If you’ve used hand tools at all, you know why a set of sockets are an indispensable part of any automotive toolchest. The ability to put the wrench on the fastener once and then move it back and forth in a ratcheting motion allows you to quickly loosen or tighten a fastener that might take far longer if you used a basic wrench. There are a few limitations to sockets, however. The standard and even the deep sockets are limited in depth, so if you’re dealing with a long bolt or piece of threaded rod, you might not be able to get a socket all the way to the base. Similarly, sockets require at least 2 to 3 inches of clearance above the fastener to get the wrench on and off the fastener.
What was needed was a tool that combined the ratcheting action of a socket with the small-space accessibility and bolt pass-through nature of a box-end wrench. Various makers have offered versions of this functionality for decades, but GearWrench has advanced the state of the art in ratcheting wrenches, and they are a leading supplier today.
Price: $80 (£65) for a 10-piece wrench set in common SAE and Metric sizes, buy now.
How I tested the GearWrench 72-point ratcheting wrench set
Tested as part of a group test, the GearWrench 72-point ratcheting wrench set was subjected to a slip-test and a visual flex test. First, however, I tested their fit on standard nut and bolt heads by using a feeler gauge. I then tightened each standard SAE fastener to the recommended torque and slightly above to mirror real-world conditions when testing.
For the slip-test, I overtightened the fasteners to 25% above the recommended torque figure. I then leant on the wrench to loosen the fastener and checked for slip. I repeated the process and this time checked for flex.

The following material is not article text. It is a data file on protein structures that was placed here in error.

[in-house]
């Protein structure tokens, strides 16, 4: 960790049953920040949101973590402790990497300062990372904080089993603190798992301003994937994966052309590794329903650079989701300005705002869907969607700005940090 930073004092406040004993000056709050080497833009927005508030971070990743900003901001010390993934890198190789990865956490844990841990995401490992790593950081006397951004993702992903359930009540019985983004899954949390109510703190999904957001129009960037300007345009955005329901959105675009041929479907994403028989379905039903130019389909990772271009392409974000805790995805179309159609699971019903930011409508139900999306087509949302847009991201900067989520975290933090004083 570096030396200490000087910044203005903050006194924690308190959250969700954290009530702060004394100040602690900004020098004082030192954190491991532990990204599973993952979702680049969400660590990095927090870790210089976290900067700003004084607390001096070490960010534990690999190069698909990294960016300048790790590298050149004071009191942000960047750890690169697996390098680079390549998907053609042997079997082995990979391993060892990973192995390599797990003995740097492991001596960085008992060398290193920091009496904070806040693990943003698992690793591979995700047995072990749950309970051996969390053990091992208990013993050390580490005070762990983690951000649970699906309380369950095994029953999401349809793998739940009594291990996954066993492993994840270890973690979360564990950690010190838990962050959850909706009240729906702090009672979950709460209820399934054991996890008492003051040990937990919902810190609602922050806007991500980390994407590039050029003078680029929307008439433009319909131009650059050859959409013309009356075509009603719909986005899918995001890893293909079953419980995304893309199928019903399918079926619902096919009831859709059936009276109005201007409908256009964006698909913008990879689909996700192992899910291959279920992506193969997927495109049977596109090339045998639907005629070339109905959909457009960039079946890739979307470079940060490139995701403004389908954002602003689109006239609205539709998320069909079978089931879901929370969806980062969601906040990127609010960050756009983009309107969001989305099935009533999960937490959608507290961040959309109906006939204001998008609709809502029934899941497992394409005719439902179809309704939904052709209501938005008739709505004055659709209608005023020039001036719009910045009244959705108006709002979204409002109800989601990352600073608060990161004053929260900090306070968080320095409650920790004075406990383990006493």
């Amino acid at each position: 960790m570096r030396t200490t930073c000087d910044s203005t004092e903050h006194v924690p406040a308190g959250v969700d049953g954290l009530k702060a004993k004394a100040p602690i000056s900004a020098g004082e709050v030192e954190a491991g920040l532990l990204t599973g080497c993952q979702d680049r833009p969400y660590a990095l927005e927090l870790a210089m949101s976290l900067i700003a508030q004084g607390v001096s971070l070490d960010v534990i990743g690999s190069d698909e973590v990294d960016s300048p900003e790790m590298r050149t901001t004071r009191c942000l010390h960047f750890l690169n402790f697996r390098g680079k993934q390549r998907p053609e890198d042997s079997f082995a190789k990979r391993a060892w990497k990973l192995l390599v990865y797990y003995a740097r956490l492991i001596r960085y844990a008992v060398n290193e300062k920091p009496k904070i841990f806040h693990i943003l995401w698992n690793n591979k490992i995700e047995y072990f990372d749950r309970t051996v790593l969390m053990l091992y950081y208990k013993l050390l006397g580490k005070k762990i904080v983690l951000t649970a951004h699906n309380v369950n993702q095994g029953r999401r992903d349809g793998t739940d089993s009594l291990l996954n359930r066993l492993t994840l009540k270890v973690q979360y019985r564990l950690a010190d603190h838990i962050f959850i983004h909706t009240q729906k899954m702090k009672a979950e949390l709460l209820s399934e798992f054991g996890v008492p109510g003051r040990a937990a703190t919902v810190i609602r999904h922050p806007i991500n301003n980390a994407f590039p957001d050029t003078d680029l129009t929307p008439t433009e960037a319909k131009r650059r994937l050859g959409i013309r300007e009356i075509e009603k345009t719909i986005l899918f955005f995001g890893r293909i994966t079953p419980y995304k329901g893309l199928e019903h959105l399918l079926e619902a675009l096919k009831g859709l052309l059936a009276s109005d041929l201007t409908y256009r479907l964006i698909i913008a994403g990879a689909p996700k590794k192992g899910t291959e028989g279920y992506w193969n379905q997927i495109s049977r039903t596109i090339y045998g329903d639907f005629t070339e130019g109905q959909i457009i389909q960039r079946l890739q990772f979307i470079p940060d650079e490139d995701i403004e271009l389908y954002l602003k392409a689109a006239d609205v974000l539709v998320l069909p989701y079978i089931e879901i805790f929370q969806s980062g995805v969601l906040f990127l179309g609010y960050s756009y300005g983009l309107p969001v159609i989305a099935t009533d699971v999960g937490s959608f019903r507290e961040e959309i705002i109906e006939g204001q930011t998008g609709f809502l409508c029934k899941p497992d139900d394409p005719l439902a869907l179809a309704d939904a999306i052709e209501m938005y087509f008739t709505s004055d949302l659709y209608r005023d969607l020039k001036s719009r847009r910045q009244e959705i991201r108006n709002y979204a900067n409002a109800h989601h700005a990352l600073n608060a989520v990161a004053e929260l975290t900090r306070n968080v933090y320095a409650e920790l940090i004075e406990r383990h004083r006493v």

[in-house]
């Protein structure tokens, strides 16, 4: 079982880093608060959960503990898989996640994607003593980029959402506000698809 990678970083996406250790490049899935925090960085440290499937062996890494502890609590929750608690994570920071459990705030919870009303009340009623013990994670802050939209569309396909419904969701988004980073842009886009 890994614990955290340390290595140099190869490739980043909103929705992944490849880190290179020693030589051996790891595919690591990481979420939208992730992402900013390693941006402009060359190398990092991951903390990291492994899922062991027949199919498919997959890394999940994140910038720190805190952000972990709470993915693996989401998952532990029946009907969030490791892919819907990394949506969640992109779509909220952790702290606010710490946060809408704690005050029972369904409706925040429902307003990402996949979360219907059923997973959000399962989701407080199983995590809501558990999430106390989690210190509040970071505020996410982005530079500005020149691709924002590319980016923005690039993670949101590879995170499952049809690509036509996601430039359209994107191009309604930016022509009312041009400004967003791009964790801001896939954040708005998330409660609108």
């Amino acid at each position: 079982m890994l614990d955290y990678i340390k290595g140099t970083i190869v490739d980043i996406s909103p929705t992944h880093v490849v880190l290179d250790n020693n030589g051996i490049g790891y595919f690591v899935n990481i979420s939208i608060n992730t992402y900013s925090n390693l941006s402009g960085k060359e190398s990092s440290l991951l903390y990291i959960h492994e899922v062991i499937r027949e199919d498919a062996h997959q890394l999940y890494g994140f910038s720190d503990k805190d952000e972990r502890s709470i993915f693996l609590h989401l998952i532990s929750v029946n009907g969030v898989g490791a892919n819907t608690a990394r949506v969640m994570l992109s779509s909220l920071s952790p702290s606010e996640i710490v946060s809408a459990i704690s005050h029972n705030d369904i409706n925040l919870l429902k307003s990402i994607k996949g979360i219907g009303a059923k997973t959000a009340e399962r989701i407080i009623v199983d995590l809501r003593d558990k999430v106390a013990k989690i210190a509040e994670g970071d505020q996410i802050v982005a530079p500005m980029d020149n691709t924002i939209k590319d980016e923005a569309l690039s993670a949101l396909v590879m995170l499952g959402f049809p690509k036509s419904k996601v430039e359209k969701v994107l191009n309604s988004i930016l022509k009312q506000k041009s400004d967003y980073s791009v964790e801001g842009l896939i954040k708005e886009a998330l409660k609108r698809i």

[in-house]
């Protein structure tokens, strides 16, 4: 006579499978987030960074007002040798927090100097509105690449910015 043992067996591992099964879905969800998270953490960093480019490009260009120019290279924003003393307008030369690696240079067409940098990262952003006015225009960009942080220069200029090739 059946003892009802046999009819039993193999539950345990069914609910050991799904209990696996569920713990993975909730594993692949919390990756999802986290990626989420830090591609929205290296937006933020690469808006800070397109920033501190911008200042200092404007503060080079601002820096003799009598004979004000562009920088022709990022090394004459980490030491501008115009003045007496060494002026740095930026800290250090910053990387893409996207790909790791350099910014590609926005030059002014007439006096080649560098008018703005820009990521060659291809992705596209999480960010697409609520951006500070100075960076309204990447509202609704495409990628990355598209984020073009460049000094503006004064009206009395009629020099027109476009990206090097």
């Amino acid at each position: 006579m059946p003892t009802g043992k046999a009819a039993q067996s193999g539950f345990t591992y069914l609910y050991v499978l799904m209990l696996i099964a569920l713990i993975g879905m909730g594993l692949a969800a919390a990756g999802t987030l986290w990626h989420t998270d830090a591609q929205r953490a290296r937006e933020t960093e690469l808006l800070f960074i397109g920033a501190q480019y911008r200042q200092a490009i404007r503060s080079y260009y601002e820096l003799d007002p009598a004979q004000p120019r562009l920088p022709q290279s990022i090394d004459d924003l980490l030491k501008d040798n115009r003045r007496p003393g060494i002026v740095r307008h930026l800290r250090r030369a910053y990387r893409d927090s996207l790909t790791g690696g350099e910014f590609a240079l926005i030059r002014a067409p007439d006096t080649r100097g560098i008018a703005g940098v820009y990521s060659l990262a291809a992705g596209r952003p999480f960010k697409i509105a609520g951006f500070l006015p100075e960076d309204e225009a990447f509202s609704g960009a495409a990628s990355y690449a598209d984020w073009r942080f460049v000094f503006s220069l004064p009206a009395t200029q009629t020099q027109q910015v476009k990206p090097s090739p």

Testing the GearWrench 72-point wrench set
The most affordable sets of GearWrenches are what’s called the 72-tooth design. As you might expect, this means the gears that allow the wrenches to ratchet and hold have 72 teeth. This allows the wrench to swing just 5 degrees before the gear clicks at least one tooth and you can make progress on your fastener in a tight space. On these basic GearWrenches, the ratcheting mechanism works in only one direction. This is not a problem – you can flip the wrench over to tighten or loosen a fastener as necessary. One nice feature is that the wrench set we tested comes with its own plastic storage tray, which will fit nicely in your toolchest’s wrench drawer.
The open-end wrench end of a GearWrench is just a wrench. There’s no mechanism there. On the basic 72-tooth models, the open-end offers smooth jaws, and a comparatively large clearance of 0.013 inches (1/3 of a millimeter – we’re not talking about a lot of space) when measured on a standard size nut or bolt head. The open-end is a decent wrench, but does not inspire great confidence, especially on worn or previously rounded fasteners. That’s where the extra gap will lead to slipping.
Similarly, the ratcheting box end of a 72-tooth GearWrench is useful for light duty but did not perform well on our torque test. If you really press hard on a 72-tooth GearWrench, the ratcheting mechanism will stick just a little. If you flip the wrench and apply pressure in the opposite direction, it quickly releases. It’s not clear how long the wrench will last if you routinely subject it to overtightened or rusty fasteners that don’t want to release easily. The ratcheting mechanism also feels a little loose on these, with more wobble than we’d like.
At $8 or £6.50 per wrench, the GearWrench 72-tooth set is not a bad choice for light household use such as assembling or tightening furniture, but we wouldn’t use it in an automotive setting where wrenches are subject to harder use. Luckily, GearWrench also offers better models for just a little more money, and we have reviewed those as well.
- Open-end fastener gap: 0.013 inches/0.33mm
- Single direction ratcheting box end and open end wrench set
- Standard length
- Lifetime warranty
- Polished finish, no color/highlight
- RRP: $80 (£65), buy now.